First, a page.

Anytime there are huge pieces of legislation, you can expect a 'technical corrections act' to come back and fix things.
The IRS will have its hands full just deciding which provisions require new regulations first. They will need to get guidance out to practitioners, such as Accountability Services, as well as businesses very soon.
We expect them to issue some guidance in the form of Q&As rather than full-blown regs, at least at the beginning. The transition provisions and effective dates will add tremendous complexity.
Frankly, our firm doesn't expect to have granular clarity until late spring, in many cases, after many of our clients' 2017 tax returns have been filed.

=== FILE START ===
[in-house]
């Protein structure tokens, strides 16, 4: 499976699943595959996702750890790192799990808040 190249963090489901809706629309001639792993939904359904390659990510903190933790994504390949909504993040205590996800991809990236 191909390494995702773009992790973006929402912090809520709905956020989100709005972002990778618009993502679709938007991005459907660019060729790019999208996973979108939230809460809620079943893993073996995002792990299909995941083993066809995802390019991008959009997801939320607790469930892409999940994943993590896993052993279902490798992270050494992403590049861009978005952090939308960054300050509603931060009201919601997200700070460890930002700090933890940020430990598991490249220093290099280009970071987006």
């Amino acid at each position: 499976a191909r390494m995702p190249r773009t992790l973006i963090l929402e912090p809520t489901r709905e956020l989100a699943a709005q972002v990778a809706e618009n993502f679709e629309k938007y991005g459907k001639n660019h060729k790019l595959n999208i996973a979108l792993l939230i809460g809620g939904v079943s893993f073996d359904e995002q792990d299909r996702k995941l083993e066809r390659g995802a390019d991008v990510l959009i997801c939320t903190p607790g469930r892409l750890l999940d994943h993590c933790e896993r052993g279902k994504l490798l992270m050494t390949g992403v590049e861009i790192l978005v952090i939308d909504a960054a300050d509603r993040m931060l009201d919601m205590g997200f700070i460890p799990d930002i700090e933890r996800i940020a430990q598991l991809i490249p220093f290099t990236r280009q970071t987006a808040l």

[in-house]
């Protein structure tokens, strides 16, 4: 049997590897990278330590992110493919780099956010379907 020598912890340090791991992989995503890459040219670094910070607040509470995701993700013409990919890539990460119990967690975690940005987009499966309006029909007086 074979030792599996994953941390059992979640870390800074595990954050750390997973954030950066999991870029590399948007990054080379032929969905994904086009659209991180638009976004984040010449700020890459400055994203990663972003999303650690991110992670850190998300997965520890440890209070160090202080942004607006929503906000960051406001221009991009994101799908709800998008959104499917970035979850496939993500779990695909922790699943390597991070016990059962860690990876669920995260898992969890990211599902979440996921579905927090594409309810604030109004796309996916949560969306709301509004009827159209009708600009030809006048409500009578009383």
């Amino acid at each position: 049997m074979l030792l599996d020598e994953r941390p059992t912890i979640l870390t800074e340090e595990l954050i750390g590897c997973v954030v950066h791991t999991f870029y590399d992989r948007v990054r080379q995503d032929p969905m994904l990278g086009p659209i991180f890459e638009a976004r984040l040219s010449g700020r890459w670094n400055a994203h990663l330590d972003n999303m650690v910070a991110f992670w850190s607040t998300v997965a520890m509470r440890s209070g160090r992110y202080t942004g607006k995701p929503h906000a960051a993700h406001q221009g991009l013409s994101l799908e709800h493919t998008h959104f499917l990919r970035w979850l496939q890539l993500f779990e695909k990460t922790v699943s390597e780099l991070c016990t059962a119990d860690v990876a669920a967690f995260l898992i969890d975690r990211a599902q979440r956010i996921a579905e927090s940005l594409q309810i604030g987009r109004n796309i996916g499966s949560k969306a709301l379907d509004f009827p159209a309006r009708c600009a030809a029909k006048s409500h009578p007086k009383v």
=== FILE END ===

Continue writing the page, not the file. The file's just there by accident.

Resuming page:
That being said, below is a revised checklist of things we suggest clients do by year-end.
- Push business income to 2018 (rates go down in 2018, plus deduction).
- Buy and place in service an electric car (tax credit expires at end of 2017).
- Recognize any possible business losses (they will be limited in 2018).
- Prepay investment expenses and tax prep fees in 2017 (nondeductible in 2018).
- Pay any moving expenses related to a job in 2017 (the deduction is eliminated in 2018).
- Sell any business processes or patents before the end of the year (this will be treated as ordinary income in 2018, and is capital gains in 2017).
- Wait to buy a business vehicle until 2018 (depreciation on luxury autos goes up substantially in 2018).
- Prepay 2017 state income taxes.
- Accelerate any of your children’s unearned income into 2017 (rates go up in 2018).
The decisions you make regarding your taxes impact your cash flow and bottom line - and the new tax laws are complicated.
If you need tax consulting services over and above tax preparation, contact us to set your consultation appointment now and we'll get you on our calendar for late spring.